FlexSim users have been kind enough to share some of their own simulation modeling experiences. In fact, could we return one last time to quick tracks in the ED? A few years ago, Baptist Health South Florida had designed a Rapid Care Unit for their own busy ED, but they wanted to be sure the change would benefit the patients and the hospital. So they used FlexSim HC to model their ED, implemented the Rapid Care Unit in this virtual environment, and began evaluating different “what if” scenarios to make sure it would work—and what changes to consider before real-world implementation.
Just like the quick track story from earlier, there were potential staffing issues. But Baptist Health South Florida found these issues during their simulation analysis. They had time to improve the system, and they were able to evaluate multiple staffing scenarios (covering a variety of budget constraints). In the end, they implemented their newly-optimized Rapid Care Unit, successfully added staff to the ED, and enjoyed a projected 46% decrease in Door to Provider time.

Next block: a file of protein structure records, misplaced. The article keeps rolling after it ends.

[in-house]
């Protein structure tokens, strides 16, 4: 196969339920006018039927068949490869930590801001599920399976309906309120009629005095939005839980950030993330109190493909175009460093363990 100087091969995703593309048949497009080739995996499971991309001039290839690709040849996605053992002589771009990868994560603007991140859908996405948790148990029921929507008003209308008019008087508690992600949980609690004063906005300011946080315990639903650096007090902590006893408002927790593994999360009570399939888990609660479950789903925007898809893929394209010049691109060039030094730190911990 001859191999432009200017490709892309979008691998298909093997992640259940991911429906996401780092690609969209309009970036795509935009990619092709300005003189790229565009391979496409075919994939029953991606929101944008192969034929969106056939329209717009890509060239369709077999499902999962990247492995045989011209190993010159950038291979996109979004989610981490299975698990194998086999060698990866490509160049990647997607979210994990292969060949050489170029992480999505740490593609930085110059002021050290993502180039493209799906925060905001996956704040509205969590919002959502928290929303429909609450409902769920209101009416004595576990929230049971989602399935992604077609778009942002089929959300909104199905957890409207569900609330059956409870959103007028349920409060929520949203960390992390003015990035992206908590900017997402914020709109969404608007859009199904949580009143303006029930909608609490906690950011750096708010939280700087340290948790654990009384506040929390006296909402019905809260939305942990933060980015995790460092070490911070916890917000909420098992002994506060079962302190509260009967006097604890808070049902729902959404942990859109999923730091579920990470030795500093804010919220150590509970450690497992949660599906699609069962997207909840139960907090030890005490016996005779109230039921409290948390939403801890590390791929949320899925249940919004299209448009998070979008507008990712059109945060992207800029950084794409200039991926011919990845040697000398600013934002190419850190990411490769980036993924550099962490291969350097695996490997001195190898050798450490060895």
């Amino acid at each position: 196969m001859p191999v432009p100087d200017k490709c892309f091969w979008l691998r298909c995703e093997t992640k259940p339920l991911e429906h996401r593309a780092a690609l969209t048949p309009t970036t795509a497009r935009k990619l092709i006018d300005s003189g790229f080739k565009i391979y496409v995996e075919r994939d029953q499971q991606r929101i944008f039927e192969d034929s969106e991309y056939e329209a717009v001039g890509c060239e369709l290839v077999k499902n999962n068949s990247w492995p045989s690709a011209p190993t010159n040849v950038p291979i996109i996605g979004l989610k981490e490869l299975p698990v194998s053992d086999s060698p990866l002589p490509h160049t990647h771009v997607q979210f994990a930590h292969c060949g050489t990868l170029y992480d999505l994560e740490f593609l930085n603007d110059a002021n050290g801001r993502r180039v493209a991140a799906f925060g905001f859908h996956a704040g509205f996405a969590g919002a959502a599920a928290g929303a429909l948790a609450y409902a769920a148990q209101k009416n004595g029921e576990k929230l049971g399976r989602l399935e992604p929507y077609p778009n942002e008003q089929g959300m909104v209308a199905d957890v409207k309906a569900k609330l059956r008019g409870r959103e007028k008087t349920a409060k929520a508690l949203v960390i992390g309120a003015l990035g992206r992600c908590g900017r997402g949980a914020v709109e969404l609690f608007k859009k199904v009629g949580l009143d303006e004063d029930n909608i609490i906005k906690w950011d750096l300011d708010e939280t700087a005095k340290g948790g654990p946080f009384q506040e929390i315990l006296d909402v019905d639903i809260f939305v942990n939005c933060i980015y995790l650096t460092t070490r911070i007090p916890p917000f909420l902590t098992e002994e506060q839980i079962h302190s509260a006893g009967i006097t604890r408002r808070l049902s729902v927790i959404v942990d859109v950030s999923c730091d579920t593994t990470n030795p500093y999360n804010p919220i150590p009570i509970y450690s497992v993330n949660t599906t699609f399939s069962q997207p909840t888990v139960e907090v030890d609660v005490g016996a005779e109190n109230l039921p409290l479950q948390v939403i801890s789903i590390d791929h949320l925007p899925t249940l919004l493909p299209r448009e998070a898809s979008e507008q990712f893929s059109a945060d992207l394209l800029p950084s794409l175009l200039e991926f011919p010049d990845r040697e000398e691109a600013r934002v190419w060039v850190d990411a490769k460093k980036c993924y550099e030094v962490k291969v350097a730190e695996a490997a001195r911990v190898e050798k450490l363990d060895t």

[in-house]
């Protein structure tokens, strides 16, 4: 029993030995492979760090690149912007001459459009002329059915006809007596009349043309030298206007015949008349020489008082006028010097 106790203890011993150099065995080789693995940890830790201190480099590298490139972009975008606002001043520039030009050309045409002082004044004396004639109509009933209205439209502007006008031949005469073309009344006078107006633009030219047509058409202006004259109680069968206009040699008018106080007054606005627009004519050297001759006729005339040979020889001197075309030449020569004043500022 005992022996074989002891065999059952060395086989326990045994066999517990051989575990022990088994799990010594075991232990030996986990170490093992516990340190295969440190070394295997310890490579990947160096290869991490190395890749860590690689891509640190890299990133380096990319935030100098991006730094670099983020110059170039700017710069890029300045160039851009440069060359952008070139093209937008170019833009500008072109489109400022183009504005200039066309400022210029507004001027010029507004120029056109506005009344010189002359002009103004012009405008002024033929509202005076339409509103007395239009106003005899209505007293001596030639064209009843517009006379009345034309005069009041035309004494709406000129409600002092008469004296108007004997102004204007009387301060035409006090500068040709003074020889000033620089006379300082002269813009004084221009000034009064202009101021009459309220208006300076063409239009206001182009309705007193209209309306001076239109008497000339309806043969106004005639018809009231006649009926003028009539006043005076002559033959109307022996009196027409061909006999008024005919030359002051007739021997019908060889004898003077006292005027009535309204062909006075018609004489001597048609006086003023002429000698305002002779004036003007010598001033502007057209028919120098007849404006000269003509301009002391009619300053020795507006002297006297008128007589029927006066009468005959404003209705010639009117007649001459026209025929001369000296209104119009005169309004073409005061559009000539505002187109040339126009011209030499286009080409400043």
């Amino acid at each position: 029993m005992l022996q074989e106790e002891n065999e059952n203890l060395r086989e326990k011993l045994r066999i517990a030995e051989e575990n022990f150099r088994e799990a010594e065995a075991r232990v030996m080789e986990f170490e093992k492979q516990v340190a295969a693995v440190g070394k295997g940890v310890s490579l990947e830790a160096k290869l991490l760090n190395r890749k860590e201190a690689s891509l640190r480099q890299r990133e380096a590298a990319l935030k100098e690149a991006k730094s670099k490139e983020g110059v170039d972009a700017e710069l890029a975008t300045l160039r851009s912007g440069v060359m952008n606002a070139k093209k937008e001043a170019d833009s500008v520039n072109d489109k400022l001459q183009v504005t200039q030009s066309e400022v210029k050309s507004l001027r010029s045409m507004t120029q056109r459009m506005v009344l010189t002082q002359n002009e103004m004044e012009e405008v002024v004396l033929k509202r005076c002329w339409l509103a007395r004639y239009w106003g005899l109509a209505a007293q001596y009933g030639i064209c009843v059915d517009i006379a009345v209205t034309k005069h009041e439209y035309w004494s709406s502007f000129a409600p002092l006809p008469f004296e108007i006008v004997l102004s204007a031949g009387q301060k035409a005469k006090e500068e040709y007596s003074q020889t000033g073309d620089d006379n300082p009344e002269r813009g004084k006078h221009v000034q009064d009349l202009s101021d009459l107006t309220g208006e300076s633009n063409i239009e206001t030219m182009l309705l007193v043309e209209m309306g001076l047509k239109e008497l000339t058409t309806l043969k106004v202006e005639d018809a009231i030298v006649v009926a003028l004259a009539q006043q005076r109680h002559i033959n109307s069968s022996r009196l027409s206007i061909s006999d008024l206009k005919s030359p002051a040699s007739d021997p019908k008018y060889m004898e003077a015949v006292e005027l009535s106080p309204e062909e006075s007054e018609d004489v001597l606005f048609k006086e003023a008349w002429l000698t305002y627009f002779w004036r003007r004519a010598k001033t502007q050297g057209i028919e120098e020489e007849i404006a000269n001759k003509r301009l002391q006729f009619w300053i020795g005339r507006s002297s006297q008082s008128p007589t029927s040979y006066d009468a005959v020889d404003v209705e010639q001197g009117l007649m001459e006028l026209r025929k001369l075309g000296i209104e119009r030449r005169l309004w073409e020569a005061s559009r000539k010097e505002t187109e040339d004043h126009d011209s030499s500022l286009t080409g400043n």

And now, patients in one particular area of Miami will spend a little less time in the waiting room.
Okay, so why use FlexSim?
Ever since its debut in 2009, FlexSim Healthcare strives to address the challenges faced by modern healthcare systems. We’ve taken the raw power and flexibility of the FlexSim simulation environment and added features and ease-of-use functionality specifically for healthcare applications.